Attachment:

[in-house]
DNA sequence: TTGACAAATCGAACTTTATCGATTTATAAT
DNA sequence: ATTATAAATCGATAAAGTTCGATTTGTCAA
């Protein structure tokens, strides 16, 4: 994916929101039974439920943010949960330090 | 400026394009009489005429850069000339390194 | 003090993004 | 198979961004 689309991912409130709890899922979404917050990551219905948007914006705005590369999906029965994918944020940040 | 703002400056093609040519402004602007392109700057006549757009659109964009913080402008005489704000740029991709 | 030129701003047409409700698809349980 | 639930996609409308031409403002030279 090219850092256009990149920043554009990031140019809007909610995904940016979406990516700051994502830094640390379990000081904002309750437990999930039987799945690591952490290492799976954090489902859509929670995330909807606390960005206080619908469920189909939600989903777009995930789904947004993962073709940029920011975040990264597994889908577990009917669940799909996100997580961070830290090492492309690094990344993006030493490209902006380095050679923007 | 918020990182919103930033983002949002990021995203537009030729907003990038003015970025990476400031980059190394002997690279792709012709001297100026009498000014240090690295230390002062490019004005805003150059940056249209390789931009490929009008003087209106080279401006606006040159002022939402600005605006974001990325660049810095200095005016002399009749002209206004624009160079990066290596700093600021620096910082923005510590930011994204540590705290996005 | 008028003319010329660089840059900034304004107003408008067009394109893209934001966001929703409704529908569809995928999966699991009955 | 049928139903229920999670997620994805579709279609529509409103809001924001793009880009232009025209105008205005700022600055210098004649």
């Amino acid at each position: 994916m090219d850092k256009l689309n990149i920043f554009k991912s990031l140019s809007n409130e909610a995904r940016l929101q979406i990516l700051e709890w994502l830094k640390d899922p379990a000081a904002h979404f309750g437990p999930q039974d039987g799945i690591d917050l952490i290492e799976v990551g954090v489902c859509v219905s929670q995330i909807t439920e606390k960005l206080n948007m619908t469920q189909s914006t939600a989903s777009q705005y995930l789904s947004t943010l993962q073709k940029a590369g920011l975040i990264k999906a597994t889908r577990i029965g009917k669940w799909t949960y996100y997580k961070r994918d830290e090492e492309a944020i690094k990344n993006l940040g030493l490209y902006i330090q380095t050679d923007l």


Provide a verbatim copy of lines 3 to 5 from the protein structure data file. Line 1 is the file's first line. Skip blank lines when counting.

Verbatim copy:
DNA sequence: ATTATAAATCGATAAAGTTCGATTTGTCAA
């Protein structure tokens, strides 16, 4: 994916929101039974439920943010949960330090 | 400026394009009489005429850069000339390194 | 003090993004 | 198979961004 689309991912409130709890899922979404917050990551219905948007914006705005590369999906029965994918944020940040 | 703002400056093609040519402004602007392109700057006549757009659109964009913080402008005489704000740029991709 | 030129701003047409409700698809349980 | 639930996609409308031409403002030279 090219850092256009990149920043554009990031140019809007909610995904940016979406990516700051994502830094640390379990000081904002309750437990999930039987799945690591952490290492799976954090489902859509929670995330909807606390960005206080619908469920189909939600989903777009995930789904947004993962073709940029920011975040990264597994889908577990009917669940799909996100997580961070830290090492492309690094990344993006030493490209902006380095050679923007 | 918020990182919103930033983002949002990021995203537009030729907003990038003015970025990476400031980059190394002997690279792709012709001297100026009498000014240090690295230390002062490019004005805003150059940056249209390789931009490929009008003087209106080279401006606006040159002022939402600005605006974001990325660049810095200095005016002399009749002209206004624009160079990066290596700093600021620096910082923005510590930011994204540590705290996005 | 008028003319010329660089840059900034304004107003408008067009394109893209934001966001929703409704529908569809995928999966699991009955 | 049928139903229920999670997620994805579709279609529509409103809001924001793009880009232009025209105008205005700022600055210098004649």
């Amino acid at each position: 994916m090219d850092k256009l689309n990149i920043f554009k991912s990031l140019s809007n409130e909610a995904r940016l929101q979406i990516l700051e709890w994502l830094k640390d899922p379990a000081a904002h979404f309750g437990p999930q039974d039987g799945i690591d917050l952490i290492e799976v990551g954090v489902c859509v219905s929670q995330i909807t439920e606390k960005l206080n948007m619908t469920q189909s914006t939600a989903s777009q705005y995930l789904s947004t943010l993962q073709k940029a590369g920011l975040i990264k999906a597994t889908r577990i029965g009917k669940w799909t949960y996100y997580k961070r994918d830290e090492e492309a944020i690094k990344n993006l940040g030493l490209y902006i330090q380095t050679d923007l």